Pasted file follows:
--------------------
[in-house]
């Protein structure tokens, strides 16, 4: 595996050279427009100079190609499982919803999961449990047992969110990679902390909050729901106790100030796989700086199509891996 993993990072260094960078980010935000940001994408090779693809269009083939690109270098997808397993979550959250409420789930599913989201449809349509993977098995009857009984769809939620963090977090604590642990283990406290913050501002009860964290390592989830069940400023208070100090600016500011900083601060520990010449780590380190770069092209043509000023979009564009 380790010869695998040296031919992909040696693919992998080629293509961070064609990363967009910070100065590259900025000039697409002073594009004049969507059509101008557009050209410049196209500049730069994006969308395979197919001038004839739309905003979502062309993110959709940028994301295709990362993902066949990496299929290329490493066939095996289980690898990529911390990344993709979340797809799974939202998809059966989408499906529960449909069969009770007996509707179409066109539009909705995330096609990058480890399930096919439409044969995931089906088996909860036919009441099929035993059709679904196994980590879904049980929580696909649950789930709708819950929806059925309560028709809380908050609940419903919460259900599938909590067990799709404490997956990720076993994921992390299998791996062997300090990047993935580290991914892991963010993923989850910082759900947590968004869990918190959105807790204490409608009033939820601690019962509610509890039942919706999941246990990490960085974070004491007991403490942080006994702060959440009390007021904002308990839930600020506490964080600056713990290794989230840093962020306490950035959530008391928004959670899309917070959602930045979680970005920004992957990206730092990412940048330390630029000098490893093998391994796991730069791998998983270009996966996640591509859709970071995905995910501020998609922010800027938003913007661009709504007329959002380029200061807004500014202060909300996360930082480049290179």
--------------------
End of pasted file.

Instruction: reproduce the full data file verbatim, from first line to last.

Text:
[in-house]
């Protein structure tokens, strides 16, 4: 595996050279427009100079190609499982919803999961449990047992969110990679902390909050729901106790100030796989700086199509891996 993993990072260094960078980010935000940001994408090779693809269009083939690109270098997808397993979550959250409420789930599913989201449809349509993977098995009857009984769809939620963090977090604590642990283990406290913050501002009860964290390592989830069940400023208070100090600016500011900083601060520990010449780590380190770069092209043509000023979009564009 380790010869695998040296031919992909040696693919992998080629293509961070064609990363967009910070100065590259900025000039697409002073594009004049969507059509101008557009050209410049196209500049730069994006969308395979197919001038004839739309905003979502062309993110959709940028994301295709990362993902066949990496299929290329490493066939095996289980690898990529911390990344993709979340797809799974939202998809059966989408499906529960449909069969009770007996509707179409066109539009909705995330096609990058480890399930096919439409044969995931089906088996909860036919009441099929035993059709679904196994980590879904049980929580696909649950789930709708819950929806059925309560028709809380908050609940419903919460259900599938909590067990799709404490997956990720076993994921992390299998791996062997300090990047993935580290991914892991963010993923989850910082759900947590968004869990918190959105807790204490409608009033939820601690019962509610509890039942919706999941246990990490960085974070004491007991403490942080006994702060959440009390007021904002308990839930600020506490964080600056713990290794989230840093962020306490950035959530008391928004959670899309917070959602930045979680970005920004992957990206730092990412940048330390630029000098490893093998391994796991730069791998998983270009996966996640591509859709970071995905995910501020998609922010800027938003913007661009709504007329959002380029200061807004500014202060909300996360930082480049290179």